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The United Nations has caused controversy by appointing countries including Bahrain, Cameroon and the Philippines onto their Human Rights Council.

Bahrain, Cameroon, and the Philippines were among a number of nations controversially elected to the United Nations Human Rights Council on Friday, sparking sharp criticism from rights groups and the United States.

Around a third of seats on the 47-member council, based in Geneva, were open for slots lasting from 2019-2022. A 97-vote majority from the 193 nations that make up the UN’s General Assembly is needed for approval.

For the first time since the council was created in 2006, each voting region agreed in advance on 18 candidates to be in the running for 18 seats – removing any competition.

New members Bahrain, Cameroon, the Philippines, Somalia, Bangladesh and Eritrea were elected with between 160 and 178 votes – and immediately drew criticism from activists in Europe and North America dismissing them as “unqualified” due to their human rights records.

“By putting forward serious rights violators and presenting only as many candidates as seats available, the regional groups risk undermining the council’s credibility and effectiveness,” said New York-based Human Rights Watch.

Louis Charbonneau, the group’s UN director, called the vote “ridiculous” and said on Twitter it “makes mockery of (the) word ‘election.’”

At the start of the voting session, the General Assembly’s president, Maria Fernanda Espinosa, noted that every member state is allowed to apply for a seat.

Her spokesman later declined to directly address the criticism, but instead noted: “It’s clear that the world expects that members of international bodies will abide to a certain set of standards of behavior consistent with the bodies they have been elected to.”

Five of the new members were from Africa, five from Asia, two from eastern Europe, three from Latin America and the Caribbean, and three from western Europe.

The United States pulled out of the council in June, calling the organization a “hypocritical” body that “makes a mockery of human rights,” in particular in regard to its stance on Israel.

Nikki Haley, who this week announced her resignation as US ambassador to the UN, said Friday’s vote demonstrates why the US was right to withdraw.

“Yet again, countries with poor human rights records ran uncontested. This lack of standards continues to undermine the organization,” she said.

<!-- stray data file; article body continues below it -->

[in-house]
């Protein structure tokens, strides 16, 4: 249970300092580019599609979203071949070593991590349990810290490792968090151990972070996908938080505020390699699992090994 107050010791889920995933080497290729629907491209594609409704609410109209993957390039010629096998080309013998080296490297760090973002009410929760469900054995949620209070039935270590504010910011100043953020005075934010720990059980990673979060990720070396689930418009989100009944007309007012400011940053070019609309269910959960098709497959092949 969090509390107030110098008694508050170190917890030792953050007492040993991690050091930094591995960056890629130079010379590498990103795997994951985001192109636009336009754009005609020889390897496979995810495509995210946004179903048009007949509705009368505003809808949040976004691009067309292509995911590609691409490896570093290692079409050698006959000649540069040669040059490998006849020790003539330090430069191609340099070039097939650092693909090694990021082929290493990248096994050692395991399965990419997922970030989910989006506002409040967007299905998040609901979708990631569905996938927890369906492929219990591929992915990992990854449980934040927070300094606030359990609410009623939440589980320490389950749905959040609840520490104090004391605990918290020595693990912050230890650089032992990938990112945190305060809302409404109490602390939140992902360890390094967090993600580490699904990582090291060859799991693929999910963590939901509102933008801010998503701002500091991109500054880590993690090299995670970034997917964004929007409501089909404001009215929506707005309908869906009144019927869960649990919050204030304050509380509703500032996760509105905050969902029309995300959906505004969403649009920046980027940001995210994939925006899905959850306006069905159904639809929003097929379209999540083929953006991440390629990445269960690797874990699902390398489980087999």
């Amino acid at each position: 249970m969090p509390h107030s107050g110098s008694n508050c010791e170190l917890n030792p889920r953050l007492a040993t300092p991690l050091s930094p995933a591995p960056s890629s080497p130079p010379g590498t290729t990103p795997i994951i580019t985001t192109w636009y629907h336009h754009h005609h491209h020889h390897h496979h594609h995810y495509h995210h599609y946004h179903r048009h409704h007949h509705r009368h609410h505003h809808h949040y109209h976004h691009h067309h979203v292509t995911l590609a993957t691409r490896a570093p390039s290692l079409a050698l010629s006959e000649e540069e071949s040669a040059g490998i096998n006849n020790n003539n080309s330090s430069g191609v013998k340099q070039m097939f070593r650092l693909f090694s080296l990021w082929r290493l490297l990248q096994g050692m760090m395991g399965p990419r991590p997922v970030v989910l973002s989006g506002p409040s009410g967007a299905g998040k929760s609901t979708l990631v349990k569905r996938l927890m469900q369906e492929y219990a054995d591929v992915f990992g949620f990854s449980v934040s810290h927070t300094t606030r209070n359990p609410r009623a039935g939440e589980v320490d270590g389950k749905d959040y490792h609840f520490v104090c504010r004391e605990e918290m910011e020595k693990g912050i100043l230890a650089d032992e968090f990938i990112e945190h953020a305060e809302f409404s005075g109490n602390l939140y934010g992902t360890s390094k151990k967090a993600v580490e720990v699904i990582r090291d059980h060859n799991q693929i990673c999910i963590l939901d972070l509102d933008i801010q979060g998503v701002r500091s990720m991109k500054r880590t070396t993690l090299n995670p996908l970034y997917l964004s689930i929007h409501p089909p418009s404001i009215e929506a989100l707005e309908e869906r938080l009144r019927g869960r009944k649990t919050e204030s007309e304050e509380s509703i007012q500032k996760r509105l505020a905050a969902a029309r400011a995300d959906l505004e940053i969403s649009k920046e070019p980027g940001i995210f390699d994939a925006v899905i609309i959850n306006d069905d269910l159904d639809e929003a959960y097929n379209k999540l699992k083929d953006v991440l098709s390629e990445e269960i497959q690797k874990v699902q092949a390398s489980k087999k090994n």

“The United States will continue to support reforms that would make the Human Rights Council credible.”

Source: citizen.co.za

Rwanda’s president Paul Kagame told delegates at the United Nations General Assembly (UNGA) that Africa’s global position must change in response to recent positive developments on the continent.

Kagame, who is also the African Union chairperson, was the first African head of state to address the UNGA General Debate on Tuesday.

He cited key milestones across the continent over the past 12 months including signing of the Africa Continental Free Trade Agreement, cessation of hostilities among countries in the Horn of Africa and the progress made by Zimbabwe to deal with political and economic challenges.

The current two-track system of governance where some players are more important than others is not sustainable.

‘‘The trend on our continent is toward closer and more productive cooperation both through the African Union and our Regional Economic Communities,’‘ Kagame said.

‘‘The United Nations Security Council must work with the African Union to monitor progress made by countries in the Horn of Africa.’‘

Kagame pointed out that while progress has been made to mitigate conflict on the continent, work still needs to be done to ‘harmonise overlapping initiatives’ and ensure that ‘signed agreements are respected’.

He asked the United Nations to continue working with the continent to resolve crises in Central Africa Republic, Libya and South Sudan among others.

Security Council

Kagame, who said the three representatives of Africa at the United Nations Security Council (UNSC) would be presenting a resolution shortly, asked delegates to work towards reducing the imbalance of power at the United Nations.

With only five permanent members at the powerful UNSC including United States, China, Russia, France and the United Kingdom, the rest of the members of the UN have always called for more equal representation.

‘‘The current two-track system of governance where some players are more important than others is not sustainable,’‘ Kagame warned.

Similar sentiments had been earlier shared by the Turkish president who told delegates at UNGA that the system of giving more power to countries that contribute more financially cannot achieve true justice.

The UNSC which has 15 members, including 10 non-permanent members who are elected to serve two-year terms by the General Assembly, is the only U.N. body that can make legally binding decisions and has the power to impose sanctions and authorize the use of force.

U.N. Security Council hails Eritrea’s diplomatic efforts in Ethiopia, Djibouti

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